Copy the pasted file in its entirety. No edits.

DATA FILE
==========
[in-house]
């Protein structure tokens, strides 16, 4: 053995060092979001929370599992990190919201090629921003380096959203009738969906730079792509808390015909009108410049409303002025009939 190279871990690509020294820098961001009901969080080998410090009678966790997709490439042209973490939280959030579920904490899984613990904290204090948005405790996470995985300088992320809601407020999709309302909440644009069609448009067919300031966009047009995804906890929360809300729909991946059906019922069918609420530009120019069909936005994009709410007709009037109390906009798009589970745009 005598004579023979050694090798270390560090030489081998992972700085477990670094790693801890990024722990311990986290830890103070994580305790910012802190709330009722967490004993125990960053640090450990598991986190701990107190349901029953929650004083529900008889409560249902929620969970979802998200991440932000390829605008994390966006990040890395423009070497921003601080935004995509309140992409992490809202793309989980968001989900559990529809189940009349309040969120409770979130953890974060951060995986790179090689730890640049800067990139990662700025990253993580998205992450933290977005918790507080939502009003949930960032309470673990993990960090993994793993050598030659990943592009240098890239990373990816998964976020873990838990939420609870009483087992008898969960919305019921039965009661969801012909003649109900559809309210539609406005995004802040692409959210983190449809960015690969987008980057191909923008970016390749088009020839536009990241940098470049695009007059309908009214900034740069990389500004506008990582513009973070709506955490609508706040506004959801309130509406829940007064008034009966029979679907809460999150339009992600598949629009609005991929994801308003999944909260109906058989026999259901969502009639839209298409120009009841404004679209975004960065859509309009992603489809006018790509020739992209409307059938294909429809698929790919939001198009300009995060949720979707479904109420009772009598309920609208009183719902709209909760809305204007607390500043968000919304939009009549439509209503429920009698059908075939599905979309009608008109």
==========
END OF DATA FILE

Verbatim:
[in-house]
């Protein structure tokens, strides 16, 4: 053995060092979001929370599992990190919201090629921003380096959203009738969906730079792509808390015909009108410049409303002025009939 190279871990690509020294820098961001009901969080080998410090009678966790997709490439042209973490939280959030579920904490899984613990904290204090948005405790996470995985300088992320809601407020999709309302909440644009069609448009067919300031966009047009995804906890929360809300729909991946059906019922069918609420530009120019069909936005994009709410007709009037109390906009798009589970745009 005598004579023979050694090798270390560090030489081998992972700085477990670094790693801890990024722990311990986290830890103070994580305790910012802190709330009722967490004993125990960053640090450990598991986190701990107190349901029953929650004083529900008889409560249902929620969970979802998200991440932000390829605008994390966006990040890395423009070497921003601080935004995509309140992409992490809202793309989980968001989900559990529809189940009349309040969120409770979130953890974060951060995986790179090689730890640049800067990139990662700025990253993580998205992450933290977005918790507080939502009003949930960032309470673990993990960090993994793993050598030659990943592009240098890239990373990816998964976020873990838990939420609870009483087992008898969960919305019921039965009661969801012909003649109900559809309210539609406005995004802040692409959210983190449809960015690969987008980057191909923008970016390749088009020839536009990241940098470049695009007059309908009214900034740069990389500004506008990582513009973070709506955490609508706040506004959801309130509406829940007064008034009966029979679907809460999150339009992600598949629009609005991929994801308003999944909260109906058989026999259901969502009639839209298409120009009841404004679209975004960065859509309009992603489809006018790509020739992209409307059938294909429809698929790919939001198009300009995060949720979707479904109420009772009598309920609208009183719902709209909760809305204007607390500043968000919304939009009549439509209503429920009698059908075939599905979309009608008109």